The votes have been cast, but this battle is far from over.
On October 9, the Metropolitan Planning Organization’s (MPO) Policy Committee, which oversees and approves federal funding in the state, voted to move the GO TO 2040 regional plan forward with the Illiana Expressway still included.
This followed a vote a day earlier by the board of Chicago Metropolitan Agency for Planning (CMAP) not to approve the regional plan because it still includes the politically charged Illiana.
Active Trans joined several other regional advocacy organizations and residents in testifying against the Illiana at both meetings because it conflicts with the stated sustainability and efficiency goals of GO TO 2040. Not to mention the $1.1 billion project cost will likely largely be passed on to taxpayers to fund this “public-private partnership” over the next 40 years.
CMAP, based on its own staff’s research and analysis, anticipates that the tolls will be too high to attract the truck traffic needed to adequately fund the project – likely forcing the cost onto taxpayers. The Illiana will also take precedence over many other critical transportation projects, leaving behind needed improvements to existing public transit and commuter rail systems.
The fate of the project is now likely in the hands of courts. Leading Chicago environmental groups have partnered in a lawsuit to block the project, challenging the legality of the Policy Committee’s approval and the Illinois Department of Transportation’s (IDOT) authority to move forward. With a gubernatorial election on the horizon, there are still many unresolved questions about the ill-conceived tollway.
This blog post was written by Roxanne Bertrand, Active Trans' Advocacy Intern
Last week, Metra unveiled its rail line improvement plans for the next ten years – and it’s not going to be cheap.
Metra, the second largest commuter rail line in the country, plans to replace and restore old passenger cars and locomotives, and install Positive Train Control (PTC) on all trains.
PTC is a system that forces train compliance to speed limits and can automatically stop rail cars. Our outdated commuter rail system desperately needs these upgrades to ensure a reliable and safe regional public transportation system.
About 16 percent of the $2.4 billion cost of the improvement plan will be passed on to Metra riders through fare increases. Raising fares is never a good thing, but under the current funding structure the cash-strapped agency’s options are limited.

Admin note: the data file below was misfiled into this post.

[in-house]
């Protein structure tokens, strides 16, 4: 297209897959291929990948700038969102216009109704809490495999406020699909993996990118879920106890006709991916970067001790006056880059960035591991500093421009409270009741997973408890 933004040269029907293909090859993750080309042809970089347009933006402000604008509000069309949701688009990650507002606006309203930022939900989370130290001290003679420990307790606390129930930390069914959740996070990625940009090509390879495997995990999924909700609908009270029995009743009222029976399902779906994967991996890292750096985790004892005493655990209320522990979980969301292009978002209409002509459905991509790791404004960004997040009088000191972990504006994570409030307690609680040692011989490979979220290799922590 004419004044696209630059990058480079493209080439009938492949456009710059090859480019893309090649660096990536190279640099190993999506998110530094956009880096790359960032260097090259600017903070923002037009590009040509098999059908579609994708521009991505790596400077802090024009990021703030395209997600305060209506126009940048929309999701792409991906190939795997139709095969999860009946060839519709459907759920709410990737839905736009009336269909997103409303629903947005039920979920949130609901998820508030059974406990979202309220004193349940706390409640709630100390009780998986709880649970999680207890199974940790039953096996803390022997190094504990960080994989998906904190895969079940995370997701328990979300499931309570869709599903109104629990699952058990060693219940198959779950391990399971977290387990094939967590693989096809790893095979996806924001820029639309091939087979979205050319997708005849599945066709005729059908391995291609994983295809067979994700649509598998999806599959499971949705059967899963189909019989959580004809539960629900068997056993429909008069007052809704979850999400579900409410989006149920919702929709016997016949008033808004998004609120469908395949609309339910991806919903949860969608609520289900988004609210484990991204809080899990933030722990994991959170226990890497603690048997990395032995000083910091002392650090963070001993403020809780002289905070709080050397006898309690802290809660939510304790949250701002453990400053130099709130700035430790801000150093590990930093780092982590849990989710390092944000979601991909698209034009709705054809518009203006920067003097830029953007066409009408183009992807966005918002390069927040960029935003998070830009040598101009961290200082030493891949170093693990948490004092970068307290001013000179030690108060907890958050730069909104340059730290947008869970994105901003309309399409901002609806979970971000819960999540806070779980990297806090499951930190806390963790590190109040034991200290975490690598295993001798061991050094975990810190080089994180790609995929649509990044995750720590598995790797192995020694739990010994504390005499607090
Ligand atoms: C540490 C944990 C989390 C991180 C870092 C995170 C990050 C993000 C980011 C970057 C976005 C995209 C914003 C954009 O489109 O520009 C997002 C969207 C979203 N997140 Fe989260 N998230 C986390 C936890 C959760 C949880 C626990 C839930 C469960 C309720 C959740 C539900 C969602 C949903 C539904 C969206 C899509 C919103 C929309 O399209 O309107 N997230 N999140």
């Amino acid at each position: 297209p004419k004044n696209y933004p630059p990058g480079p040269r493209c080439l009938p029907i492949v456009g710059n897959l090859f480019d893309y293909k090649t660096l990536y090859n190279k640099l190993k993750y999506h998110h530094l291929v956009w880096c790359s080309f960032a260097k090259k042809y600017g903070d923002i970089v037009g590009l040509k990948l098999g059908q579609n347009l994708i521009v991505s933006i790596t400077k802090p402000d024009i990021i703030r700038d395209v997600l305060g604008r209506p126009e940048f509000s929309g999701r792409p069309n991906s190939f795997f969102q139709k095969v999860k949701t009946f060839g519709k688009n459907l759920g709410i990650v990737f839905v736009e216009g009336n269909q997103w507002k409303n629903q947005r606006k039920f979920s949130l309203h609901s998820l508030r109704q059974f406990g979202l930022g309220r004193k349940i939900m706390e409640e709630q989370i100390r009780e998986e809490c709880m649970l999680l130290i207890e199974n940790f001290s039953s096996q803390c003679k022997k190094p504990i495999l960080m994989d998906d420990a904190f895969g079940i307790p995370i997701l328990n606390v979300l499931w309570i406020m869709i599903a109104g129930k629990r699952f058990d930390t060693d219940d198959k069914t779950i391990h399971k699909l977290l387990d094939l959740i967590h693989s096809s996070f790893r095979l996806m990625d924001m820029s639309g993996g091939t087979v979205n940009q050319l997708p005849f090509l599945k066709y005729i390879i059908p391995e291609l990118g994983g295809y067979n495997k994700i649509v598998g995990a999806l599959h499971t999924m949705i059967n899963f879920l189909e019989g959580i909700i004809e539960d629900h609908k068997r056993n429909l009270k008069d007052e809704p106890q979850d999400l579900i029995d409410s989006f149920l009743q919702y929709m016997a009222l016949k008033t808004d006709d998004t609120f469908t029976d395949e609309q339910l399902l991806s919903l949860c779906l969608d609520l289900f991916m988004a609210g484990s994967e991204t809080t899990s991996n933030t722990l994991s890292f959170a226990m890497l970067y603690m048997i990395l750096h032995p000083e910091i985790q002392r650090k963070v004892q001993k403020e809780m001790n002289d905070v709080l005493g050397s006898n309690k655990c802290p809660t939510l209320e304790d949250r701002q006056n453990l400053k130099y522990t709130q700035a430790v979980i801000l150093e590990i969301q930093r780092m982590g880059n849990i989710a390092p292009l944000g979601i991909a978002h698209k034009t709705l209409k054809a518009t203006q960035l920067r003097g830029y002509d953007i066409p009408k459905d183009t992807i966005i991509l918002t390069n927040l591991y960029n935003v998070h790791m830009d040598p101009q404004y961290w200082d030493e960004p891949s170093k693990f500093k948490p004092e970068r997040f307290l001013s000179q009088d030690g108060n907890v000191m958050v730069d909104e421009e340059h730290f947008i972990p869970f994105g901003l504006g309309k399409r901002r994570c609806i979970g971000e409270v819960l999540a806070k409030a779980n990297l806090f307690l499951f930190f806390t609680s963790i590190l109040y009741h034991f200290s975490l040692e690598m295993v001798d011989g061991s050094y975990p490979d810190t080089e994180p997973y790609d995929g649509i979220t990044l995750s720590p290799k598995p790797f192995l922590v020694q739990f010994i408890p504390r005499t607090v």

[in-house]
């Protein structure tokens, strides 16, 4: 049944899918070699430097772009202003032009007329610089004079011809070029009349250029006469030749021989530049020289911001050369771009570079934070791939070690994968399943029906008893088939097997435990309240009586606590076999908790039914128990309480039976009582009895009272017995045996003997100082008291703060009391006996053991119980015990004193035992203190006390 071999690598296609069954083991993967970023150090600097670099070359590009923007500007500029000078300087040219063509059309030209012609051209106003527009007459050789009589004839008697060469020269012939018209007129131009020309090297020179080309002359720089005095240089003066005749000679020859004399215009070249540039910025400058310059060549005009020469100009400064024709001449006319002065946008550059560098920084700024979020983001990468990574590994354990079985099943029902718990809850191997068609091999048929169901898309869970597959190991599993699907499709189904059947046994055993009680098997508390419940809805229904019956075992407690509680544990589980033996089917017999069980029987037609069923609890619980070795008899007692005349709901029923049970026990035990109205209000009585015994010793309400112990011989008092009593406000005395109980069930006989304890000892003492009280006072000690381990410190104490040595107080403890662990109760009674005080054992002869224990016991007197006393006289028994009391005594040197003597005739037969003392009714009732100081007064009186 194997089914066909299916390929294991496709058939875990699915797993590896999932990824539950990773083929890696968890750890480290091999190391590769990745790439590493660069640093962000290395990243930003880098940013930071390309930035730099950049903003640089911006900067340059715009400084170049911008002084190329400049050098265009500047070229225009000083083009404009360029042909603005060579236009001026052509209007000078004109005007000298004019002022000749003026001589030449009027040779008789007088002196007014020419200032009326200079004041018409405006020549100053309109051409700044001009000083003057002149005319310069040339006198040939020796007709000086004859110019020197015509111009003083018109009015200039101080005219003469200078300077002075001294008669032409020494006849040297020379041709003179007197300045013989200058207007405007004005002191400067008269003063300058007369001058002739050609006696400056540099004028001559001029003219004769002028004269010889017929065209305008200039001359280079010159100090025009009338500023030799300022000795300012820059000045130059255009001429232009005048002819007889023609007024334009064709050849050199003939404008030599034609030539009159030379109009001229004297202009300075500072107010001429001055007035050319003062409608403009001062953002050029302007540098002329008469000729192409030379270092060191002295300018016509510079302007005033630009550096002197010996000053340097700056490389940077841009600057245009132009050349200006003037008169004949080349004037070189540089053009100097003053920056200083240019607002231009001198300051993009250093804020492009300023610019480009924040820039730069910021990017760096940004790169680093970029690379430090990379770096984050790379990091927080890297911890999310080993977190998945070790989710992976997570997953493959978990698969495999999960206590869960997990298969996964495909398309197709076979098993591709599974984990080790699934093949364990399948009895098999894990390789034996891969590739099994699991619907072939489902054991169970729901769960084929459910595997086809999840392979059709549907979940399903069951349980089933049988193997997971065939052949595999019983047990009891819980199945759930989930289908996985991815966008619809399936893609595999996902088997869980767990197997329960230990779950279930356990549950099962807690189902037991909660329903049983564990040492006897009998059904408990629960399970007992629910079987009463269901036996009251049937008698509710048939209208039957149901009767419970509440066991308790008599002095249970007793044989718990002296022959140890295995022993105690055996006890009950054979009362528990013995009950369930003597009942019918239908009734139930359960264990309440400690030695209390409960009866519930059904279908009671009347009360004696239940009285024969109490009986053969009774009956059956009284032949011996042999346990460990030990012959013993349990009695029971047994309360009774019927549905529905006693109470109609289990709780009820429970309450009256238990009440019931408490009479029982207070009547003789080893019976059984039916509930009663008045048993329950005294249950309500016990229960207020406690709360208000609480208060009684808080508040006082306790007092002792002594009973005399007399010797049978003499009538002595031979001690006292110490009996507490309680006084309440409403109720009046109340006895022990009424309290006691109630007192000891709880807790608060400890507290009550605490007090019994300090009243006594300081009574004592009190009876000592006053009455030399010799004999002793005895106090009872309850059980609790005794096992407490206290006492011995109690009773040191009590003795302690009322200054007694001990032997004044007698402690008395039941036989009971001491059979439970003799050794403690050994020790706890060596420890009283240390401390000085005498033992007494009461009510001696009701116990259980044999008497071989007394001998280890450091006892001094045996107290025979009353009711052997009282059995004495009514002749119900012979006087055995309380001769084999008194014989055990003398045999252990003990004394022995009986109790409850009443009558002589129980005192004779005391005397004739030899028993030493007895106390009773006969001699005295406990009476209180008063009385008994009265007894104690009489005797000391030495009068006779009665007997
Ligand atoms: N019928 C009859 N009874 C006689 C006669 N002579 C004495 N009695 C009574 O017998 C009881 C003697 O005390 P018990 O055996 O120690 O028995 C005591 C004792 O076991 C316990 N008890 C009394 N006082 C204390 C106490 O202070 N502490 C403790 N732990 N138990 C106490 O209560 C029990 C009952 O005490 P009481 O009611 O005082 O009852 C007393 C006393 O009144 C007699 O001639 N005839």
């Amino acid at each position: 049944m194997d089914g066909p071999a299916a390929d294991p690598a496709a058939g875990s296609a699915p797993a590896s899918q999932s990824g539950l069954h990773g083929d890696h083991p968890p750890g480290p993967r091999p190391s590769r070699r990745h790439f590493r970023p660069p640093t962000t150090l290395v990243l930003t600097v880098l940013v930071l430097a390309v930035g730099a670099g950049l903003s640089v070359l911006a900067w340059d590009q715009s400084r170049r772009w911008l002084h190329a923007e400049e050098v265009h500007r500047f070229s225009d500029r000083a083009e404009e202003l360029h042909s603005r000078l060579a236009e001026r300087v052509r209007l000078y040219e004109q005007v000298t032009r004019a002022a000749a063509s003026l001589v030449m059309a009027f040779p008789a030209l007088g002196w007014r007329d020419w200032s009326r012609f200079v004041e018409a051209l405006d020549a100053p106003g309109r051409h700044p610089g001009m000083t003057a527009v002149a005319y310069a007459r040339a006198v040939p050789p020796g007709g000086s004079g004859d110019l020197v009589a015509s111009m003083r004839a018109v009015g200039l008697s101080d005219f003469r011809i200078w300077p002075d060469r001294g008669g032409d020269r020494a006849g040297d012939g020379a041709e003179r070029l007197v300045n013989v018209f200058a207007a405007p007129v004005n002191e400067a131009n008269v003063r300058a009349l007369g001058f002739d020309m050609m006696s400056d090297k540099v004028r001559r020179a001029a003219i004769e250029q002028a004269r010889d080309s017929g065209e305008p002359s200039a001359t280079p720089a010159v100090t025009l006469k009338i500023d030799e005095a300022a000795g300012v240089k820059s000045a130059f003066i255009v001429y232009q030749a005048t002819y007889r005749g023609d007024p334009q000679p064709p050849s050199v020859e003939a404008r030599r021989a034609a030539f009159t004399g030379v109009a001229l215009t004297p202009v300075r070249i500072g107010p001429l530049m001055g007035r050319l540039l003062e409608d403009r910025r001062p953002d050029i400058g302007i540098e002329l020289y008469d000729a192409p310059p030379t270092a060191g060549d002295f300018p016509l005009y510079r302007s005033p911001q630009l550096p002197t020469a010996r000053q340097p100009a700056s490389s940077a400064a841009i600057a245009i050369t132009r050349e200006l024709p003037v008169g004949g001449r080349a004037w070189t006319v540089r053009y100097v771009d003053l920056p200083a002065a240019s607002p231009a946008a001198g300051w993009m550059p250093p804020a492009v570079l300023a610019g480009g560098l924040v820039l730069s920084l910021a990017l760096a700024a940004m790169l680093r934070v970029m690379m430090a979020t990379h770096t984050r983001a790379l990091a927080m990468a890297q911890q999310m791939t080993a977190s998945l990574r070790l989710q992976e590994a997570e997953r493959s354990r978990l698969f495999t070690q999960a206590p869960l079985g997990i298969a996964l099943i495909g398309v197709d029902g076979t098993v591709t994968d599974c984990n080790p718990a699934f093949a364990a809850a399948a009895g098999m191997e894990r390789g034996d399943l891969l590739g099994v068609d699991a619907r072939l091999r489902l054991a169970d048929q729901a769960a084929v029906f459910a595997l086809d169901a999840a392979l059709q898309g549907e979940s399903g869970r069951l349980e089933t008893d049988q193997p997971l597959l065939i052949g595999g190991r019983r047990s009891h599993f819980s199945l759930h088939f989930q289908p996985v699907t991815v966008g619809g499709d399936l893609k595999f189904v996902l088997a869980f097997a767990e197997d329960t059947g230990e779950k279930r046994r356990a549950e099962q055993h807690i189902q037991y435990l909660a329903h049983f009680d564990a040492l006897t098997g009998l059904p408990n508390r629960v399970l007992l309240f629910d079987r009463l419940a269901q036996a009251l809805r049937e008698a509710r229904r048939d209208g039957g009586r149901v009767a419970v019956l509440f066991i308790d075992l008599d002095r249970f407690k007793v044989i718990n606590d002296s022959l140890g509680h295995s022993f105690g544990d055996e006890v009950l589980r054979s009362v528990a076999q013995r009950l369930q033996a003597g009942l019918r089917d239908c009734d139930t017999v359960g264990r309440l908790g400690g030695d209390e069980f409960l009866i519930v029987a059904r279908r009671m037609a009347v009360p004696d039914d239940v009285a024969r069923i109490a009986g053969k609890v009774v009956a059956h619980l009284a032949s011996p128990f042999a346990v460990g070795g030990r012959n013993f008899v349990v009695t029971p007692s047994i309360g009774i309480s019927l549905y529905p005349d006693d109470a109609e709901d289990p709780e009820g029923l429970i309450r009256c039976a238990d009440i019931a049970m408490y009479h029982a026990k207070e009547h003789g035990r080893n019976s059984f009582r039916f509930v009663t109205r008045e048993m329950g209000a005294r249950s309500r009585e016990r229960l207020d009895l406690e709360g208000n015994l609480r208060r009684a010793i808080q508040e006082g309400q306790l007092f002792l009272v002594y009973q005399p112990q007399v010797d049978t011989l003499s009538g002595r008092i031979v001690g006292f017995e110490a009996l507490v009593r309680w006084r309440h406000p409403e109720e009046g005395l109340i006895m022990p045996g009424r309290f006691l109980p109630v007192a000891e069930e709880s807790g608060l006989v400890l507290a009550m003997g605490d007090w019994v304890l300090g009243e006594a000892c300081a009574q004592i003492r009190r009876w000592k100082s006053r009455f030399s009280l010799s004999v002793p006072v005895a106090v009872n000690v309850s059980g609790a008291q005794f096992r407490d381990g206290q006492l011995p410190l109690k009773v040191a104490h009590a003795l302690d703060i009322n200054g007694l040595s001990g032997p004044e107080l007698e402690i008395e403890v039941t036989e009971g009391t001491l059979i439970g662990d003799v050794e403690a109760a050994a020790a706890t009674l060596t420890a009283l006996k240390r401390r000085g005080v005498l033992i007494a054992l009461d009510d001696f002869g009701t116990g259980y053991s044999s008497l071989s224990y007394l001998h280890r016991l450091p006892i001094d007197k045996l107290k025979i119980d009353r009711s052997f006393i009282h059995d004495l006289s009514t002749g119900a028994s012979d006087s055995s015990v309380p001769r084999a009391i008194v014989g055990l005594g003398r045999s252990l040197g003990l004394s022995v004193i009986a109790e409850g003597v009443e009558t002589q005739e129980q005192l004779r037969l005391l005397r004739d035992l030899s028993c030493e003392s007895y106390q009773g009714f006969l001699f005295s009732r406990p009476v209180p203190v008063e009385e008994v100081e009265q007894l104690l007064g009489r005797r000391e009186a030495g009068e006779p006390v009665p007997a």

Metra deserves credit for taking action and developing a plan to replace and restore old passenger cars and locomotives, but these fare increases are further proof we need to change how we fund public transit regionally.
With young people driving less, the need for an improved transit network will only be heightened in coming years. According to a recent report by the Illinois Public Interest Research Group, Millennials are veering away from cars.
From 2006 to 2013, the share of people commuting by car between the ages of 16 and 24 fell by 1.5 percent, while this age group’s share increased in active transportation modes, like biking, walking and public transit.
Young people are sick of sitting in traffic and they are more and more attracted to cities with an extensive public transportation network. In order to remain competitive and attract new businesses and a creative workforce, Chicagoland needs to prioritize public transportation.
Our Transit Future campaign addresses these issues by establishing a dedicated revenue stream to build and expand the transportation network in Chicago and surrounding suburbs.
This blog post was contributed by Sydney Prusak, an Active Trans advocacy intern.
Every day in metro Chicago, an average of nearly 14 pedestrians are injured or killed as a result of getting hit by people driving cars. That’s nearly 5,000 injuries and fatalities each year.
You wouldn’t know that car traffic poses such a serious danger to people walking if you read Chicago Tribune columnist Ron Grossman’s recent musings about banning bikes for a day to improve pedestrian traffic safety.
Thank goodness for the level-headed response to Grossman’s column from Tribune reporter Kevin Williams, a regular cyclist. And every letter in the printed Tribune yesterday addressed this subject — split between anti-bike and pro-bike, of course.
There is no doubt that reckless cyclists are a danger, and like anyone else who makes streets unsafe — people who walk into traffic while texting, people driving who speed across crosswalks without looking for people walking, etc. — they should get tickets and be scolded by society. Just as important is designing streets that create more order and accommodate everyone safely.
But in failing to even mention the far greater toll that people driving cars take on pedestrians, Grossman reveals an underlying bias that is all too common. It goes like this: people driving cars are rulers of the roads and people on bikes just get in the way. Car crashes are acceptable and even inevitable in this light, while bicyclists are an unacceptable traffic risk, even though people driving cars cause many, many times more injuries and deaths.
We are big believers in shared responsibility for traffic safety — as opposed to finger pointing.
Earlier this year we launched a campaign with AAA Chicago focusing on that theme.
We submitted a letter in response to Grossman’s column, which hasn't been printed, but you can read it below.